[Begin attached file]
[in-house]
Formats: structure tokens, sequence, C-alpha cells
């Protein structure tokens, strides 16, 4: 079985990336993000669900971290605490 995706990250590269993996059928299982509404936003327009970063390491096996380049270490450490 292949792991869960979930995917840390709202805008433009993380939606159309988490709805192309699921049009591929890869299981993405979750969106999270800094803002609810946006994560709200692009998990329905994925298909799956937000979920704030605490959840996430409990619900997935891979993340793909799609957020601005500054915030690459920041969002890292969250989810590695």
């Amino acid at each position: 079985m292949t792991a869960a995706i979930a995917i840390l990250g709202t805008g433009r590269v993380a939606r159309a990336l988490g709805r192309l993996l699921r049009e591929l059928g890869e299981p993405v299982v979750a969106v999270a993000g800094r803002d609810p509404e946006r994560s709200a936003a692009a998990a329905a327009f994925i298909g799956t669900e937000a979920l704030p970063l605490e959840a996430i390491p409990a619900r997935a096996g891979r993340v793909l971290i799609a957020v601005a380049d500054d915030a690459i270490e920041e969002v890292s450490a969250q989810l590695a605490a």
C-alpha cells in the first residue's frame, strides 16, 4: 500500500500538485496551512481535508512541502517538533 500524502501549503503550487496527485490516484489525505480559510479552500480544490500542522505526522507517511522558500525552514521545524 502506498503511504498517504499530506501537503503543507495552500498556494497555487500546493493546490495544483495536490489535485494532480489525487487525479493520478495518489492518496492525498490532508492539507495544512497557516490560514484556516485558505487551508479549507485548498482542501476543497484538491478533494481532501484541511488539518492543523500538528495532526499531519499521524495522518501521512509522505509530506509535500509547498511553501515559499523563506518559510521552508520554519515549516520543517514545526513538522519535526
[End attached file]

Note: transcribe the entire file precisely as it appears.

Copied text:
[in-house]
Formats: structure tokens, sequence, C-alpha cells
């Protein structure tokens, strides 16, 4: 079985990336993000669900971290605490 995706990250590269993996059928299982509404936003327009970063390491096996380049270490450490 292949792991869960979930995917840390709202805008433009993380939606159309988490709805192309699921049009591929890869299981993405979750969106999270800094803002609810946006994560709200692009998990329905994925298909799956937000979920704030605490959840996430409990619900997935891979993340793909799609957020601005500054915030690459920041969002890292969250989810590695």
């Amino acid at each position: 079985m292949t792991a869960a995706i979930a995917i840390l990250g709202t805008g433009r590269v993380a939606r159309a990336l988490g709805r192309l993996l699921r049009e591929l059928g890869e299981p993405v299982v979750a969106v999270a993000g800094r803002d609810p509404e946006r994560s709200a936003a692009a998990a329905a327009f994925i298909g799956t669900e937000a979920l704030p970063l605490e959840a996430i390491p409990a619900r997935a096996g891979r993340v793909l971290i799609a957020v601005a380049d500054d915030a690459i270490e920041e969002v890292s450490a969250q989810l590695a605490a």
C-alpha cells in the first residue's frame, strides 16, 4: 500500500500538485496551512481535508512541502517538533 500524502501549503503550487496527485490516484489525505480559510479552500480544490500542522505526522507517511522558500525552514521545524 502506498503511504498517504499530506501537503503543507495552500498556494497555487500546493493546490495544483495536490489535485494532480489525487487525479493520478495518489492518496492525498490532508492539507495544512497557516490560514484556516485558505487551508479549507485548498482542501476543497484538491478533494481532501484541511488539518492543523500538528495532526499531519499521524495522518501521512509522505509530506509535500509547498511553501515559499523563506518559510521552508520554519515549516520543517514545526513538522519535526